That we were 1-0 down at halftime was clearly not a good outcome, but it could also have been much worse. But did we make any adjustment to try and swing things around in the second half? Not really. Yes, there was an initial burst of energy and even good and purposeful crossing into the box in the opening minutes of the second half, but that all seemed to stem from the 'try Plan A again, but harder' ideology. Then we went down 2-0, and then eventually down 3-0 and down to ten men, and there were to be no heroics akin to last year's comeback at Kingston Heath.
On the one hand, this approach is evidence of the trust that Taylor places in his players and his game plan. One can go on about the perception of playing favourites and there being untouchable players, but in general having the belief that the players you've put out there can do the job is a good thing. But that trust must be tempered by a sense of objective clarity, too, and the understanding that if that trust is not being repaid by the selected starting eleven during the course of a match, then that trust should also be paid to those players you have in reserve.
If there has been a consistent criticism of Taylor's selection and tactical manifesto, it is that it is predictable to the point of ossification. Taylor is on record as saying that he worries little about how other teams set up, focusing mostly on what his team does. That may or may not be a ruse, but surely there is at least some place for taking into account what the opposition does and how they like to play? It's not the be all and end all, but letting Bentleigh play the way they want to play is just asking for trouble. Now one could hammer the point about opposition scouting and such, as this blog and others have sought to do in the past, but the fact of the matter is that we have played and been outplayed by Bentleigh enough times in recent seasons, that there is little mystery to be had on that front, and yet we keep putting out largely the same team in the same setup, all while expecting a different outcome.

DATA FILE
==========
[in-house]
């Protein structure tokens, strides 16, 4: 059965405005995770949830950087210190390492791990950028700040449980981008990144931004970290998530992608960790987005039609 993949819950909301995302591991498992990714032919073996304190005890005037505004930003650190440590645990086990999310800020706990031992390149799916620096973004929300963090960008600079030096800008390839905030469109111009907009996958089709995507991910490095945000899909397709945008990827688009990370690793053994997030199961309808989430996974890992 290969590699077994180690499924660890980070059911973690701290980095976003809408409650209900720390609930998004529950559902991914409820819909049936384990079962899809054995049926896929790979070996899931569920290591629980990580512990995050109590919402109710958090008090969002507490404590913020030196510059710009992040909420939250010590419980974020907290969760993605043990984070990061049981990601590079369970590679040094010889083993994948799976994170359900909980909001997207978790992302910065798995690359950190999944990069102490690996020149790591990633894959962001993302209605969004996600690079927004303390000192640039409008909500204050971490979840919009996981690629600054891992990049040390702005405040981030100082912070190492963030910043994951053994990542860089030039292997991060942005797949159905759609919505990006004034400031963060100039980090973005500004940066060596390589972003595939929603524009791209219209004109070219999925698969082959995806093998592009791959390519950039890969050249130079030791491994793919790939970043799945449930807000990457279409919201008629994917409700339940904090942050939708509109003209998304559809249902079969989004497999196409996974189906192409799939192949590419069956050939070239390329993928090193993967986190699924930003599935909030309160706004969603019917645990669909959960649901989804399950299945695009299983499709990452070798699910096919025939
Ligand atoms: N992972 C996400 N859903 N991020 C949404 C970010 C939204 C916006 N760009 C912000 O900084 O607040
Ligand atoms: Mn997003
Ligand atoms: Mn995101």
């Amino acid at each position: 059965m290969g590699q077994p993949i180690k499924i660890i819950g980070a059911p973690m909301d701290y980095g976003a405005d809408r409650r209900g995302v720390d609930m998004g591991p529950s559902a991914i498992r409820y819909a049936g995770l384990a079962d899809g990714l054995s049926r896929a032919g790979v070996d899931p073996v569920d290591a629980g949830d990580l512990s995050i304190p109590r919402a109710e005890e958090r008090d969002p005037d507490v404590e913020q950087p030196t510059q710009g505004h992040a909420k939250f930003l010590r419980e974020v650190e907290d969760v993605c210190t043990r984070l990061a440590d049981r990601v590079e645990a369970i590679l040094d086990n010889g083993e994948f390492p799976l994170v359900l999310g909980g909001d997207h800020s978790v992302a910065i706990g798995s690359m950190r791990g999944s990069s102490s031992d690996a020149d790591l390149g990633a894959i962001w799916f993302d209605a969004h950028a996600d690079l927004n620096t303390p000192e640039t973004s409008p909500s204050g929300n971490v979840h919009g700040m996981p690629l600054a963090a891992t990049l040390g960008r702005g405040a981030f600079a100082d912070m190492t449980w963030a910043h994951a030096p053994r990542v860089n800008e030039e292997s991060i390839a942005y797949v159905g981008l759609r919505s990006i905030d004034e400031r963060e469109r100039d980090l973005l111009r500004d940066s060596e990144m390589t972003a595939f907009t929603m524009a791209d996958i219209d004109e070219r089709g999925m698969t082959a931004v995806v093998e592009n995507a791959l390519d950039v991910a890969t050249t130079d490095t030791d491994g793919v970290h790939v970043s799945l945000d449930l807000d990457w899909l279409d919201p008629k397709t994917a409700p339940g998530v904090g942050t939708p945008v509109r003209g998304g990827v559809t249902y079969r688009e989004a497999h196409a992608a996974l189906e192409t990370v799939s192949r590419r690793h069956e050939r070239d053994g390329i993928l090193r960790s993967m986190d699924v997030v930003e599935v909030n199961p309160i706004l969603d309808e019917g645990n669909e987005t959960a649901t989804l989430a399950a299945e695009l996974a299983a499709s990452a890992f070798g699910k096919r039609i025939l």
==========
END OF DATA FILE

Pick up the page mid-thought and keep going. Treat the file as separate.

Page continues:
Nevertheless, despite all the criticisms many of us will make of the coach and his tactics, at least some of the onus for results like this must go to the players as well. One learned spectator noted last night, and very early on as well, that we aren't exactly the smartest football team in this competition. Apart from undisciplined tackles, like Iqi Jawadi's unnecessary yellow card during the first half, so much of what what passed for situational nous was lacking. At least some of that can be put down to the tempo that Bentleigh play at, and at which we struggle. When there's a dour contest, one can more or less trust our side to grind out a result or at the very least produce a competitive performance. When the opposition pursues a fast and mobile tactical approach, both the speed of the game and the implied speed of the game sees us coughing up possession in dangerous areas at an alarming rate.
What's of concern here is not only that issue of not being able to match it with those kinds of teams or assert our game plan in those situations - though of course that is the main issue - it is also the fact that we have players on our books that have arrived from a league above us where the tempo is by its professional nature already much faster, but also because we have players that still hold the desire to play at higher levels, but who clearly struggle to cope with both high tempo football and the ability to find a way, either individually or collectively, to change the tempo of a match to suit our game plan or at the very least disrupt the efforts of the opposition.
These things are not said for the sake of completely denying the possibility of positive change, or even possible success in the latter half of this season. As despondent as we all feel after this match, especially when this loss is taken as being an exemplar of a failure long in the making (or perhaps even as evidence of a trend of losing in big matches), we haven't reached the heights that we have these past three seasons or even this season by luck alone. That is to say, we do have some good players and even some very talented players at our disposal, which we have seen evidence of enough times to know that those talents are not fleeting aberrations. Even the most outrageous fortune can only get you so far.